Bill No 17 of 2015 is intended to remove the sentence of 3 to 5 years in prison for a joint of cannabis or a small quantity for personal use; it has nothing to do with legalizing cannabis.
Millions of people in the world and maybe hundreds in Guyana have been sentenced to jail for 3 years or more because of smoking a joint, or having in their possession small quantities of cannabis for personal use.
Smoking a joint, or using cannabis for medicine or food, is considered illegal. It can only be seen as a crime against oneself, because it only can affect the person, who uses it. To stop persons from smoking, laws were passed by politicians to jail them, in order to send a message to prevent them from continuing with the habit, and to discourage others from smoking.
Why is a person jailed for smoking cannabis but not for drinking rum which has the same effect or worse? Why not a fine instead? Is it because the state receives taxes from rum and not from cannabis? Could the state not put systems in place to benefit from the world greatest plant? The answer is yes, but no.
Cannabis is one of the oldest cultivated plants dating back 12 thousand years, and its suppression came in the 19th century when science discovered its properties, its value and it competitiveness. As the 20th century came industrial tycoons through the politicians tried to demonize cannabis which has in it more good than bad. Many countries now are legalizing cannabis to capitalize on its benefits. The benefits do not lie in smoking, but in the manufacture of thousands of products.
I am tabling a bill to remove a jail sentence for a small quantity of cannabis, and that is when the demonization started. All violent crime became cannabis-related crime without any supporting evidence, as if it is cannabis that causes the criminal to become more criminal minded. From my experience in life a person has to have a criminal mindset to commit a crime.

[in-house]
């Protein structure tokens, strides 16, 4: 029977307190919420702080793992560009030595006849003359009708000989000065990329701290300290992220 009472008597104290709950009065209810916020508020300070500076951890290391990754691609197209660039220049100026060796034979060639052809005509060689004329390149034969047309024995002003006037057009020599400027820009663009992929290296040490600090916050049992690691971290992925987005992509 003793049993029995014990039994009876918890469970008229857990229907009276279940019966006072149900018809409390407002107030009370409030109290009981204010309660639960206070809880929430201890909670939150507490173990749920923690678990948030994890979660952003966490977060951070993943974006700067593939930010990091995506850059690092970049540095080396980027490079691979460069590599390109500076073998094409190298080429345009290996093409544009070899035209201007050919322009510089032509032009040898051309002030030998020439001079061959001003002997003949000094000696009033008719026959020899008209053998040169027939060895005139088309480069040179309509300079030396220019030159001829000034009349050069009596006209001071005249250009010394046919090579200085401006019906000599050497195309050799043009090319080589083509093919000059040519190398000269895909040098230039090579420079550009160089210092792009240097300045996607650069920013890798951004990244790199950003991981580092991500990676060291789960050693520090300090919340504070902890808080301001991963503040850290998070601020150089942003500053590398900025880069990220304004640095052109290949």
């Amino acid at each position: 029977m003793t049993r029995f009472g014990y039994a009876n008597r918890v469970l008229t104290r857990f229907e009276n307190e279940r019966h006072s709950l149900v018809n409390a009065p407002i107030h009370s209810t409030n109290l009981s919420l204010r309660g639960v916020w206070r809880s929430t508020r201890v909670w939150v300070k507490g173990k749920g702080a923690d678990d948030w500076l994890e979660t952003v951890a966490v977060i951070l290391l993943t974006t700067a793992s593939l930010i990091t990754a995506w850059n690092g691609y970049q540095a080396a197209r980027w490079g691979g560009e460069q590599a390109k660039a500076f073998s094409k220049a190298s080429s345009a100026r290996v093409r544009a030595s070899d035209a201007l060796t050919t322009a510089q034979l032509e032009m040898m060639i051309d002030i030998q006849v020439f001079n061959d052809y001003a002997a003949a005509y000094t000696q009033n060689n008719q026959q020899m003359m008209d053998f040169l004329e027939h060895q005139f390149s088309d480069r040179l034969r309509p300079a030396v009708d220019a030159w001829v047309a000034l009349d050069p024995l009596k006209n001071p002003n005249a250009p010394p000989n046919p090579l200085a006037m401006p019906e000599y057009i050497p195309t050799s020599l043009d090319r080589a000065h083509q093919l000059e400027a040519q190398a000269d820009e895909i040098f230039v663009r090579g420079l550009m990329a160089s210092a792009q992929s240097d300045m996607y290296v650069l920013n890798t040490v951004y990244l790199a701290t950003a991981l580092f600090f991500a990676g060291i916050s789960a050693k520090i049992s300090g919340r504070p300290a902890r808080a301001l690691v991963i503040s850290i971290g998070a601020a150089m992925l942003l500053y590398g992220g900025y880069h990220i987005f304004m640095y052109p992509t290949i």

I don’t smoke anything, because I have learned that the mouth is for eating and communication, but that does not mean that because I don’t smoke, I should sit and allow our young people to go to jail for a smoke. I decided to try something by tabling the bill which AFC Chairman Nigel Hughes prepared, and hope that the multitude would not tear it down. But I came to a wall, with old political culture written all over it, the old culture which prevents MPs from working in the interest of the people.
The amendments to Section 4 remove jail sentences for the possession of a small quantity of the narcotic, leaving the fine in place.
The amendment to Section 5 was intended to increase the amount of cannabis from 15 grams to 200 grams for possession, but after discussion with others, I notified the other government MPs by email that I intended to amend my proposed amendment of 200 grams and reduce it to 55 grams for possession. The proposed amendments to Section 12 are intended to prevent persons from being sentenced to one year for smoking or possession of a smoking utensil.
The amendments will reduce the prison population; reduce the time wasted in court; save the state one million for each person sentenced for the possession of a small quantity of cannabis; prevent persons from being corrupted by others in jail; and prevent broken homes.
It will also reduce lawyers’ fees because persons would rather plead guilty and pay the fine than pay the lawyers and waste time.
In section 72 of the Narcotic Drug and Psychotropic Substance Control Act, it is stated that if a person is an addict he or she should be sentenced to a rehabilitation centre, but what the court is doing is sentencing persons to jail, which I feel is wrong. I am asking our citizens to support the non-sentencing for a small quantity of cannabis for personal use.
Michael Carrington, MP